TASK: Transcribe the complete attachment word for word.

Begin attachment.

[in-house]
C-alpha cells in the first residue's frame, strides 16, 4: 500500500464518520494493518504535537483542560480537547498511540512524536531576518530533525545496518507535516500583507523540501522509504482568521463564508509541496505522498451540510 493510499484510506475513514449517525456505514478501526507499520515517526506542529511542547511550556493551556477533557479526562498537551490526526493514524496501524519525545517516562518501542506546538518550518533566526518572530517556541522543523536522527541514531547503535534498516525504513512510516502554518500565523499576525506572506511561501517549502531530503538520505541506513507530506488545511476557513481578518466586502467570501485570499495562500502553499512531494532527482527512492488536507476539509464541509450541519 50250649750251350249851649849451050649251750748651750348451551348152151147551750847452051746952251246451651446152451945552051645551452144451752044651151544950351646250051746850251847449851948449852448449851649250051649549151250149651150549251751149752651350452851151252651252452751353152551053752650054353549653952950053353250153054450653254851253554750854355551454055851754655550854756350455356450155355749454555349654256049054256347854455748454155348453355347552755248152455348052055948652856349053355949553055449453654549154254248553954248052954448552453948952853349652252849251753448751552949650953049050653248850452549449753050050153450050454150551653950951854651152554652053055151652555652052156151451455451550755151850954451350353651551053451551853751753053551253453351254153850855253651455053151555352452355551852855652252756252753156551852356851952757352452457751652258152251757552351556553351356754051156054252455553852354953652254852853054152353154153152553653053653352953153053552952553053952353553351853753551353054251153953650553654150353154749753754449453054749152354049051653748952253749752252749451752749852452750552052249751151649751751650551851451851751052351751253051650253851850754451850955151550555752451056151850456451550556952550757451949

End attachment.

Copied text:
[in-house]
C-alpha cells in the first residue's frame, strides 16, 4: 500500500464518520494493518504535537483542560480537547498511540512524536531576518530533525545496518507535516500583507523540501522509504482568521463564508509541496505522498451540510 493510499484510506475513514449517525456505514478501526507499520515517526506542529511542547511550556493551556477533557479526562498537551490526526493514524496501524519525545517516562518501542506546538518550518533566526518572530517556541522543523536522527541514531547503535534498516525504513512510516502554518500565523499576525506572506511561501517549502531530503538520505541506513507530506488545511476557513481578518466586502467570501485570499495562500502553499512531494532527482527512492488536507476539509464541509450541519 50250649750251350249851649849451050649251750748651750348451551348152151147551750847452051746952251246451651446152451945552051645551452144451752044651151544950351646250051746850251847449851948449852448449851649250051649549151250149651150549251751149752651350452851151252651252452751353152551053752650054353549653952950053353250153054450653254851253554750854355551454055851754655550854756350455356450155355749454555349654256049054256347854455748454155348453355347552755248152455348052055948652856349053355949553055449453654549154254248553954248052954448552453948952853349652252849251753448751552949650953049050653248850452549449753050050153450050454150551653950951854651152554652053055151652555652052156151451455451550755151850954451350353651551053451551853751753053551253453351254153850855253651455053151555352452355551852855652252756252753156551852356851952757352452457751652258152251757552351556553351356754051156054252455553852354953652254852853054152353154153152553653053653352953153053552952553053952353553351853753551353054251153953650553654150353154749753754449453054749152354049051653748952253749752252749451752749852452750552052249751151649751751650551851451851751052351751253051650253851850754451850955151550555752451056151850456451550556952550757451949